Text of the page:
Im Focus: Heading towards a tsunami of light

Researchers at Chalmers University of Technology and the University of Gothenburg, Sweden, have proposed a way to create a completely new source of radiation. Ultra-intense light pulses consist of the motion of a single wave and can be described as a tsunami of light. The strong wave can be used to study interactions between matter and light in a unique way. Their research is now published in the scientific journal Physical Review Letters.

"This source of radiation lets us look at reality through a new angle - it is like twisting a mirror and discovering something completely different," says...

Im Focus: Revealing the secret of the vacuum for the first time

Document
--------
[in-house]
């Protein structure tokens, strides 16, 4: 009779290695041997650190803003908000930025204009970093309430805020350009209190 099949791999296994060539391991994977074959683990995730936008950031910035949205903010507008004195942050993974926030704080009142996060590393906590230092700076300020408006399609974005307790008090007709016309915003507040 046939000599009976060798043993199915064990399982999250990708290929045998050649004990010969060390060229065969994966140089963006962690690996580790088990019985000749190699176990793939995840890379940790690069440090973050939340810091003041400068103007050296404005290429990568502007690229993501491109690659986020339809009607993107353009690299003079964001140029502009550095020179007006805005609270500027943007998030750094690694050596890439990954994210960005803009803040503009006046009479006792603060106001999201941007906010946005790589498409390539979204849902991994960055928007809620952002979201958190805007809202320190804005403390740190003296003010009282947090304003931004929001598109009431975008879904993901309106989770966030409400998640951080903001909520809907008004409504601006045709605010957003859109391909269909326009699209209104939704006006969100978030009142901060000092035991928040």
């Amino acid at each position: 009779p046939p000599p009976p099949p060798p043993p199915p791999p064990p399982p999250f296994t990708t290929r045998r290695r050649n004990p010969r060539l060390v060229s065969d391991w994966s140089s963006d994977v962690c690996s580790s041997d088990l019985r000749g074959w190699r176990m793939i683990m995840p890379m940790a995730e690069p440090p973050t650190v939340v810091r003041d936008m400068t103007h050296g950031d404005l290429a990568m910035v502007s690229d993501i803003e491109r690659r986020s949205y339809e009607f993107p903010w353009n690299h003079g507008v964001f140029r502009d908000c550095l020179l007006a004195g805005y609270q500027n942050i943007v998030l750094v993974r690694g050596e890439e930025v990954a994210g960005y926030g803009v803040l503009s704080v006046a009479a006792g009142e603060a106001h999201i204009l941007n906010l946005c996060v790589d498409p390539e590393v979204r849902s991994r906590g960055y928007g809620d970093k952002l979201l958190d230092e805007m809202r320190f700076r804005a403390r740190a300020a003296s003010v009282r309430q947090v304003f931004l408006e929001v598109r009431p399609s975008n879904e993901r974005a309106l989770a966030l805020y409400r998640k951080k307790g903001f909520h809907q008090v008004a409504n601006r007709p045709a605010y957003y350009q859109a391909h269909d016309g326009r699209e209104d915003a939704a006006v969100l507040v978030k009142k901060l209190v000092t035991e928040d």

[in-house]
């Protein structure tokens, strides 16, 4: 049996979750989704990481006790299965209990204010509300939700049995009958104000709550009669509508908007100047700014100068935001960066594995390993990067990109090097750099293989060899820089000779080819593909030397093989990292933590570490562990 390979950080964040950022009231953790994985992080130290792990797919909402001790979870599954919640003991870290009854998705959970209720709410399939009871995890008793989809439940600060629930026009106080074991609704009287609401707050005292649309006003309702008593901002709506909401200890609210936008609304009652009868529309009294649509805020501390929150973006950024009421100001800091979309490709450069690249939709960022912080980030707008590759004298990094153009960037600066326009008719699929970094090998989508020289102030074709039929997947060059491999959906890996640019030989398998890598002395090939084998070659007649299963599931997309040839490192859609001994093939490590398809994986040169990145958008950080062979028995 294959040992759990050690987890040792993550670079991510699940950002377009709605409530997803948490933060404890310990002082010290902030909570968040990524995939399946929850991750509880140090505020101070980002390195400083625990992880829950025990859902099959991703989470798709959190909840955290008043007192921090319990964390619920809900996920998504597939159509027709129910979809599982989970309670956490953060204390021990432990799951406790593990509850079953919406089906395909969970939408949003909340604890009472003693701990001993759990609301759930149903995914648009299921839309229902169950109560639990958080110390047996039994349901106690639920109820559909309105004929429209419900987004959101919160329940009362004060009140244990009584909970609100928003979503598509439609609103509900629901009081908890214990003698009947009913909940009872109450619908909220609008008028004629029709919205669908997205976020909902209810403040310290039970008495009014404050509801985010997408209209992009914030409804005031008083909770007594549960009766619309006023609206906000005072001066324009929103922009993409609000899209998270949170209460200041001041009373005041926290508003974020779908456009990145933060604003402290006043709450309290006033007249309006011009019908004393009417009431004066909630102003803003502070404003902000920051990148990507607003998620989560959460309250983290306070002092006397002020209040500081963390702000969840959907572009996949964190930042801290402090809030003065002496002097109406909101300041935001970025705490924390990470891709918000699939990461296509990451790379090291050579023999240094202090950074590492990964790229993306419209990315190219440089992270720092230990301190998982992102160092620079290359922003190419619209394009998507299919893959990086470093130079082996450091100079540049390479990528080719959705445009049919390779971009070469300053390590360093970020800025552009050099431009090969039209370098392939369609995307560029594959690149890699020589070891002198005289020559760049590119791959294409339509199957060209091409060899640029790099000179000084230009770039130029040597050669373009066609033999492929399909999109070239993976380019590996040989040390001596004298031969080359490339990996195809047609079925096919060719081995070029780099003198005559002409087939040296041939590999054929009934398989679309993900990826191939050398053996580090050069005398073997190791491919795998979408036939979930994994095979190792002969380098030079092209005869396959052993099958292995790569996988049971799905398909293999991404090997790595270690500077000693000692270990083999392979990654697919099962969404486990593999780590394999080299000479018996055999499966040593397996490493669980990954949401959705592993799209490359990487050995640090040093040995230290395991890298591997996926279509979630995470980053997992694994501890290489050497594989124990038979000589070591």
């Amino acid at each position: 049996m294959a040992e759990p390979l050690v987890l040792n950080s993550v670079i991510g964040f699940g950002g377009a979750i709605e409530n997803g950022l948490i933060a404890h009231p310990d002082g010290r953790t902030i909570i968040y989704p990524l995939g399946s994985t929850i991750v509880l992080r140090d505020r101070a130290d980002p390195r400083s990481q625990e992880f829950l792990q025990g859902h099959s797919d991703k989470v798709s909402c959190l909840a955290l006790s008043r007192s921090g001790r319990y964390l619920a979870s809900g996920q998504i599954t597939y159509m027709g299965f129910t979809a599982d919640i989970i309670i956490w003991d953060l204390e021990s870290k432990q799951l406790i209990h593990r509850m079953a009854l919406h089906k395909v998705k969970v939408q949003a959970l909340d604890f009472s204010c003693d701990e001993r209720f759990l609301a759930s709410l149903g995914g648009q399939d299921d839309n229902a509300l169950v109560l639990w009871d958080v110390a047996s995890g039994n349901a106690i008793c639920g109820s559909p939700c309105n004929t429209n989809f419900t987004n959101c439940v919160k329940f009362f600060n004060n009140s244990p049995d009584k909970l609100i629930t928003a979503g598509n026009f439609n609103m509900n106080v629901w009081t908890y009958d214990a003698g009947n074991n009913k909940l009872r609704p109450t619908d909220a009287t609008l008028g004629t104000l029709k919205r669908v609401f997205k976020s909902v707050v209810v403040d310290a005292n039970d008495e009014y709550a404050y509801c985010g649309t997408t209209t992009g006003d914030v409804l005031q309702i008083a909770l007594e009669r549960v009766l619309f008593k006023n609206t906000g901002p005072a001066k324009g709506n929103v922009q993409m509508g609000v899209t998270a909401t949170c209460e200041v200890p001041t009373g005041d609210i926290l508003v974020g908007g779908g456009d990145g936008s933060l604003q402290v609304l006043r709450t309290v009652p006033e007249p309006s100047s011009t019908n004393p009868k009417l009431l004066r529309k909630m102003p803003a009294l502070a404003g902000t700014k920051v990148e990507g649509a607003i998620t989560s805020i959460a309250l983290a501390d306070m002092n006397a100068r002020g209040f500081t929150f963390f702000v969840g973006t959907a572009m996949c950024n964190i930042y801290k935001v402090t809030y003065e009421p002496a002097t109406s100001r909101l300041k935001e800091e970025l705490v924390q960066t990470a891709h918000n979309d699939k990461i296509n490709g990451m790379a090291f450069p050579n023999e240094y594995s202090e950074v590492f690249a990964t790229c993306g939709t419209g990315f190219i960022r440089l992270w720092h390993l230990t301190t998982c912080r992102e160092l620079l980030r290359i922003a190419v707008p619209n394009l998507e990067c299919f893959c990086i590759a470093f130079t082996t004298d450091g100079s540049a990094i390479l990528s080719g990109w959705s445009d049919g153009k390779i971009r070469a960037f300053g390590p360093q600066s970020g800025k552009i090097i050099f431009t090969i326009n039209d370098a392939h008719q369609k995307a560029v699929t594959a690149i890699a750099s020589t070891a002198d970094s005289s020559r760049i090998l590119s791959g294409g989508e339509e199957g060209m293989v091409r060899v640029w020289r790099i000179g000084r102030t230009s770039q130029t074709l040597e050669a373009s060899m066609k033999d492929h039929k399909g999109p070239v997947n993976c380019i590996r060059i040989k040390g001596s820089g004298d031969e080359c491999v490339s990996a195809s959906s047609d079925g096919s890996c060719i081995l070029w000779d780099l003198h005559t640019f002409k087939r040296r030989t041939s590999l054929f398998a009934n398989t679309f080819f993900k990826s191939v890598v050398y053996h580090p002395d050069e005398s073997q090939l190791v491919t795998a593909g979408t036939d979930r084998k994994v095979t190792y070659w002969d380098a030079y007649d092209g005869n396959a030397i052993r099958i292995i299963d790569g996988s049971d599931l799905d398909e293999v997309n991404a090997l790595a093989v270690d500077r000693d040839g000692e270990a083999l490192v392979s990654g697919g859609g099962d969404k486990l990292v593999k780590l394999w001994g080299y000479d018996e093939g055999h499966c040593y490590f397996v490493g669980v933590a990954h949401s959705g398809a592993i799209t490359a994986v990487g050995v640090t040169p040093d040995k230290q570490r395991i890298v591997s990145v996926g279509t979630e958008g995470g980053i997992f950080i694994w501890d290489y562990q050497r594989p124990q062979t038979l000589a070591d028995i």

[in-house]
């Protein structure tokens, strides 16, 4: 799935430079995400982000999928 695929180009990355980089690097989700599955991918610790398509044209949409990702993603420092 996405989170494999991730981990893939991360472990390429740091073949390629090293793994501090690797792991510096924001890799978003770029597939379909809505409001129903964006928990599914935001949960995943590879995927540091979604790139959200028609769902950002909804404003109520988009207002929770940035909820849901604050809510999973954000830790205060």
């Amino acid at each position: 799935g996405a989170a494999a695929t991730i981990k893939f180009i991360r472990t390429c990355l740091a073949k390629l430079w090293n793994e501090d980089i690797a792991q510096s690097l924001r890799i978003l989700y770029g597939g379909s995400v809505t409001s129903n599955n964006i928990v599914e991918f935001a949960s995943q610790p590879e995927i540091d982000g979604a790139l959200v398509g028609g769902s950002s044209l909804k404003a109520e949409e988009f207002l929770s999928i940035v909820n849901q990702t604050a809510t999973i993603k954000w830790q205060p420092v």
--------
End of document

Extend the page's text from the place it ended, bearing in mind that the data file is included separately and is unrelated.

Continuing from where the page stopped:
New research group at the University of Jena combines theory and experiment to demonstrate for the first time certain physical processes in a quantum vacuum

For most people, a vacuum is an empty space. Quantum physics, on the other hand, assumes that even in this lowest-energy state, particles and antiparticles...

All Focus news of the innovation-report >>>

Anzeige

Anzeige

VideoLinks
Industry & Economy
Event News

International Modelica Conference with 330 visitors from 21 countries at OTH Regensburg

11.03.2019 | Event News

Selection Completed: 580 Young Scientists from 88 Countries at the Lindau Nobel Laureate Meeting

01.03.2019 | Event News

LightMAT 2019 – 3rd International Conference on Light Materials – Science and Technology

28.02.2019 | Event News

 
Latest News

To proliferate or not to proliferate

21.03.2019 | Life Sciences

Magnetic micro-boats

21.03.2019 | Physics and Astronomy

Motorless pumps and self-regulating valves made from ultrathin film

21.03.2019 | HANNOVER MESSE

VideoLinks
Science & Research
Overview of more VideoLinks >>>